State's gasoline taxes mostly paid by Mississippi residents

By Steve Wilson
June 24, 2019

The majority of state’s gasoline tax was paid for by Mississippi residents from 2012 to 2018, according to an analysis of tourism data from the Mississippi Development Authority and the Department of Revenue.

Out-of-state visitors accounted for only 10.02 percent of the state’s gasoline tax revenues, on average, from 2012 to 2018. 

According to data from the DOR, the state averaged more than $419 million per year from 2012 to 2018 in gasoline tax revenue and an average of more than $42 million per year originated from out-of-state visitors.

YearTotal out of state tourist gas tax revenueState gas tax revenue% of gas taxes from tourists
2018 $    43,644,073.85  $            423,642,449 10.30%
2017 $    43,047,932.99  $            434,094,226 9.92%
2016 $    43,031,069.68  $            432,951,435 9.94%
2015 $    42,026,335.33  $            421,217,531 9.98%
2014 $    41,460,958.62  $            402,492,205 10.30%
2013 $    41,002,458.85  $            407,978,901 10.05%
2012 $    39,899,051.34  $            412,790,483 9.67%
Total $  294,111,880.66  $        2,935,167,230 --
Average $    42,015,982.95  $            419,309,604 10.02%

According to the MDA’s tourism economic impact report from 2018, 24 million visitors participated in the state’s economy. Of those, 20.2 percent came from Mississippi, leaving 19,152,000 from out of state.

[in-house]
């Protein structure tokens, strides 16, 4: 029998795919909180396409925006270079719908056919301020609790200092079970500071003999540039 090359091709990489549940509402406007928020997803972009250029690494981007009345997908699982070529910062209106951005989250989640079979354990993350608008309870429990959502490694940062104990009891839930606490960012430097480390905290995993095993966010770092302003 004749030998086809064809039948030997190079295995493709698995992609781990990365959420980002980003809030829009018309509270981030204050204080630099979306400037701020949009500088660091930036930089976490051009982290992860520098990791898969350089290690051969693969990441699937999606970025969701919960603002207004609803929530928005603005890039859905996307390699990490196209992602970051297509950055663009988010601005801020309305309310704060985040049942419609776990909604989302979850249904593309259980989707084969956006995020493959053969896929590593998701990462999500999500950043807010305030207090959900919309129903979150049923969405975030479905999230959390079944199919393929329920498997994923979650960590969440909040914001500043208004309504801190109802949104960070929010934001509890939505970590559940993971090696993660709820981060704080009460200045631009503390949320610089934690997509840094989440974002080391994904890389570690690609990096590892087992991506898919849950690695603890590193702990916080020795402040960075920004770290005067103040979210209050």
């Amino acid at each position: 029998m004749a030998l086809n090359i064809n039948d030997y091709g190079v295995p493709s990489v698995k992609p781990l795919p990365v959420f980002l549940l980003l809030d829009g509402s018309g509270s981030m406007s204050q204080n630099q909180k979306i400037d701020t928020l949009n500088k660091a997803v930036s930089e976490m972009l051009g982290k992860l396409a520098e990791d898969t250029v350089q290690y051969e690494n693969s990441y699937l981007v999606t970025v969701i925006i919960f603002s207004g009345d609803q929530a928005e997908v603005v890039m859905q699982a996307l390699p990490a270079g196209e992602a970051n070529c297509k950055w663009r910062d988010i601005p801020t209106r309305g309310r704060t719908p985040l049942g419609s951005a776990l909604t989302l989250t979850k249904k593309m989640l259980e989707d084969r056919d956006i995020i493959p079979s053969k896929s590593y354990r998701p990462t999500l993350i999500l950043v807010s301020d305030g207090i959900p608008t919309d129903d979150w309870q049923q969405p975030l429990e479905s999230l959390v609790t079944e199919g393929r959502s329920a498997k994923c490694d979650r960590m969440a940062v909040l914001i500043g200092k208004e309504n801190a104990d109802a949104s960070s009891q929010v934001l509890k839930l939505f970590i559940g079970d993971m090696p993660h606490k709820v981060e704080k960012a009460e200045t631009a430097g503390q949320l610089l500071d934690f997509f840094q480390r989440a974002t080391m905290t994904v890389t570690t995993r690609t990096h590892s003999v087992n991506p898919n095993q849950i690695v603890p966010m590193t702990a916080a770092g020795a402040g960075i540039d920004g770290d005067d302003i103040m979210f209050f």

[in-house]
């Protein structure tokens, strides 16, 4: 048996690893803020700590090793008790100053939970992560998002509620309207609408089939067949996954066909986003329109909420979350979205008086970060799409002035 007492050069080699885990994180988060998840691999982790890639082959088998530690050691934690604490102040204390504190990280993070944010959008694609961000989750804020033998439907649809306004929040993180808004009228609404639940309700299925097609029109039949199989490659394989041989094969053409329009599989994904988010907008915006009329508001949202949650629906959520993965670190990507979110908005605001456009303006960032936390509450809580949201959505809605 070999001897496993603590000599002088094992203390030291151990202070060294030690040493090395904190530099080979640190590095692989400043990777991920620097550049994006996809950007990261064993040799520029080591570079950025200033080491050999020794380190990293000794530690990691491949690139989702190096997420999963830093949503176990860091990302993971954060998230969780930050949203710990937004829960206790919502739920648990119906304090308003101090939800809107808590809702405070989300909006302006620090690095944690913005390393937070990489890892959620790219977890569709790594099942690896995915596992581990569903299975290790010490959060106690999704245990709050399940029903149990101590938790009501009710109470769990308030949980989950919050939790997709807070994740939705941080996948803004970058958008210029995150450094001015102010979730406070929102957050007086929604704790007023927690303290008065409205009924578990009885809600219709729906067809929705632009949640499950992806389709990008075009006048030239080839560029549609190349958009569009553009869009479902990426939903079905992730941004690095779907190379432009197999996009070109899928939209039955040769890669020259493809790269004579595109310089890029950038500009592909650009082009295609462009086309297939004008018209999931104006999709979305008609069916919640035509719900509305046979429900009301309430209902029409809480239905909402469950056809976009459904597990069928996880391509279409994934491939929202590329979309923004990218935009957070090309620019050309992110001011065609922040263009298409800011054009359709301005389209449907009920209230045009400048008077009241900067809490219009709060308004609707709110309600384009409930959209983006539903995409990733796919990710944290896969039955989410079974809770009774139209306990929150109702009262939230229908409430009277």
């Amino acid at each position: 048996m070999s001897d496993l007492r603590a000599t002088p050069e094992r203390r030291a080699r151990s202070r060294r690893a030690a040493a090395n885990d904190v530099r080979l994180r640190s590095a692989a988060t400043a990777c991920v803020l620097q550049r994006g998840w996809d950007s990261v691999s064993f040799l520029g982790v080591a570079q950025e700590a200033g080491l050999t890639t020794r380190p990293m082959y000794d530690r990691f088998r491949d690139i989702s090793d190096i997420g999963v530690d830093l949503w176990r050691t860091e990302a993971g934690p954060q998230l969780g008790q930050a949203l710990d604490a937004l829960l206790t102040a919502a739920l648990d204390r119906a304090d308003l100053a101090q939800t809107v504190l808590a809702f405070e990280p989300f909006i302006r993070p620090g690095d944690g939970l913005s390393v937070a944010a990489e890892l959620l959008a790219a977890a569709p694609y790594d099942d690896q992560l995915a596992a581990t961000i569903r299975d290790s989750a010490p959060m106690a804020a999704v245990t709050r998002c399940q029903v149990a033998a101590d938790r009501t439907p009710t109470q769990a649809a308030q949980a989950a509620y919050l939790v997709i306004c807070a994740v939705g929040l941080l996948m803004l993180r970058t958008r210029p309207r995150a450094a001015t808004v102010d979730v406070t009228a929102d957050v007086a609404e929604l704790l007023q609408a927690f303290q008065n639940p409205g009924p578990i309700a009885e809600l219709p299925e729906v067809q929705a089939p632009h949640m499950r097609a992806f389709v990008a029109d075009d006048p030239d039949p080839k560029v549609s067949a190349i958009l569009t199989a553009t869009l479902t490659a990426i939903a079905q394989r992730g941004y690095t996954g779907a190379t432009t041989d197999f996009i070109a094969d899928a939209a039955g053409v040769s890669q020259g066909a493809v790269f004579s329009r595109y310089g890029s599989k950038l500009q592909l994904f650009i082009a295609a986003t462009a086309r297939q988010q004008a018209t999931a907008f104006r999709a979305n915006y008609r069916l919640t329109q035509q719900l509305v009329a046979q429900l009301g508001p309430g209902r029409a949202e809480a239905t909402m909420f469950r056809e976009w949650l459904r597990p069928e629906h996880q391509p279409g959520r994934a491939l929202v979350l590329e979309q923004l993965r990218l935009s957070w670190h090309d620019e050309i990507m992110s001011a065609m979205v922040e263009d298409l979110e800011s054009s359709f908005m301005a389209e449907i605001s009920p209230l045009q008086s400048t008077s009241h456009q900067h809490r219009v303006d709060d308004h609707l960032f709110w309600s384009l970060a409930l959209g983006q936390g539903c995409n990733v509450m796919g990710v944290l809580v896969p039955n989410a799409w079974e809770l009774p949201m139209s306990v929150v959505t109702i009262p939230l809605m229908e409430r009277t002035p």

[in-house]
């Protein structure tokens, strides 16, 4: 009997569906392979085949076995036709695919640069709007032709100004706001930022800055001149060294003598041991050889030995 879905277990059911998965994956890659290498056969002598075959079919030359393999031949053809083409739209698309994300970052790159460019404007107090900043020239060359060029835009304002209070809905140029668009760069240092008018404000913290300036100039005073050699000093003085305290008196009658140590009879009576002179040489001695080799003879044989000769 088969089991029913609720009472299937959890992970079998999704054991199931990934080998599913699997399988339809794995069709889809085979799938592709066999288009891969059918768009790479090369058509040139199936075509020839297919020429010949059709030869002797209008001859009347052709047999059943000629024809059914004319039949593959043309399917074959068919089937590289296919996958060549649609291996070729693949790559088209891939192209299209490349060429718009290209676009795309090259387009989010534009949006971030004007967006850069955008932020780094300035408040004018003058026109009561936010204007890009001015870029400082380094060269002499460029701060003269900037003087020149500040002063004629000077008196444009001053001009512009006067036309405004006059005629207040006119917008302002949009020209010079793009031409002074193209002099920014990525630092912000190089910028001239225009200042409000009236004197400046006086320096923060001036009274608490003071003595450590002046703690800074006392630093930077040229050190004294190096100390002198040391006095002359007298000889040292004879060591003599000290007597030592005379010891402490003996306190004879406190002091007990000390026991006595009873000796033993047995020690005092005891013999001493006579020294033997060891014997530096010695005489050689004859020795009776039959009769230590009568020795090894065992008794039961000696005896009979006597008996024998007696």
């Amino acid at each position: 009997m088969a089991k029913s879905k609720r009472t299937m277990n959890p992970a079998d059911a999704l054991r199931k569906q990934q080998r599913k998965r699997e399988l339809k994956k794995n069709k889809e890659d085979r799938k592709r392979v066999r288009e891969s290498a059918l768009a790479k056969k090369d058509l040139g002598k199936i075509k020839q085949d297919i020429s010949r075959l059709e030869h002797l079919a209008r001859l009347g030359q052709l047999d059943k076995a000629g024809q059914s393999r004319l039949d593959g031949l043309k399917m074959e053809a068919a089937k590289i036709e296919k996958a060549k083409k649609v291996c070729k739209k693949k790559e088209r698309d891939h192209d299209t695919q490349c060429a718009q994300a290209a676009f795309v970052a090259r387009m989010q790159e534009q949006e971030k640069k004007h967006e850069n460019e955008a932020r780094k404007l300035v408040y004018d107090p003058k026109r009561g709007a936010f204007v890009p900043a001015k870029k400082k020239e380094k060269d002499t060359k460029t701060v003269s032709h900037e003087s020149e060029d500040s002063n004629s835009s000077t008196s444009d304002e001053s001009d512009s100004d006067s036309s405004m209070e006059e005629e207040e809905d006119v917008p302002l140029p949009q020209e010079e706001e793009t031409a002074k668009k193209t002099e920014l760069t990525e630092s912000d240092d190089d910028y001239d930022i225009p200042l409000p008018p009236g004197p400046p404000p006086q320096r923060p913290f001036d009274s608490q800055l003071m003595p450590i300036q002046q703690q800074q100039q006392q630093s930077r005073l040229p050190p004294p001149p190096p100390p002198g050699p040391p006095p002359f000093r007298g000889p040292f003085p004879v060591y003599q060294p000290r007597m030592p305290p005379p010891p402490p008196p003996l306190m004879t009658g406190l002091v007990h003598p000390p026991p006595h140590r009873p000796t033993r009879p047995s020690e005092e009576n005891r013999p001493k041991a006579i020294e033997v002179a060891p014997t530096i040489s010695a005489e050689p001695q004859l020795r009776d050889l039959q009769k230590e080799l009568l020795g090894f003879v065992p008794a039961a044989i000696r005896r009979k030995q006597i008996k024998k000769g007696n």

Of the remainder, 11,874,240 booked a stay overnight in the state, while 7,277,760 just did a day trip.

We used an average of 24.7 miles per gallon for the average U.S. vehicle and an average round-trip distance (1,240 miles) for out-of-state travelers.

Assuming that the out-of-state traveler purchased 35 percent of their gasoline in Mississippi on their trip, that adds up to about 17.57 gallons bought at Magnolia State gas stations. That would add up to about $3.30 in gasoline tax paid per out-of-state, overnight vacationer.

As for day trip enthusiasts, they would likely purchase (assuming that they bought 35 percent of their fuel in this state and 24.7 miles per gallon) about 3.4 gallons per trip into Mississippi.  That adds up to about 64 cents of gasoline tax.

All tourism-related gasoline tax revenues in 2018 would add up to $52,460,176 and removing 20.2 percent of them to account for in-state residents leaves a total of $43,644,073.

Taxpayers will spend $1,105,236,550 on the Mississippi Department of Transportation, with $559 million coming from federal funds and the rest from the state’s petroleum tax. 

The Office of State Aid Roads will have an appropriation of $225,410,848 from special and federal funds, which will help maintain 25,857.04 miles of county roads that are considered “feeder” routes between the state highways. This money also goes to maintaining 5,368 bridges on these routes.

Right now, drivers in Mississippi pay 37.19 cents in state and federal taxes on every gallon of gasoline, about 11 cents a gallon less than the national average. The state’s gas tax was last increased in 1987. 

The federal gas tax has been 18.4 cents per gallon since 1993. For every one cent increase, the state’s gasoline tax revenue ($423,642,449 in fiscal 2018) would increase by about $23 million.


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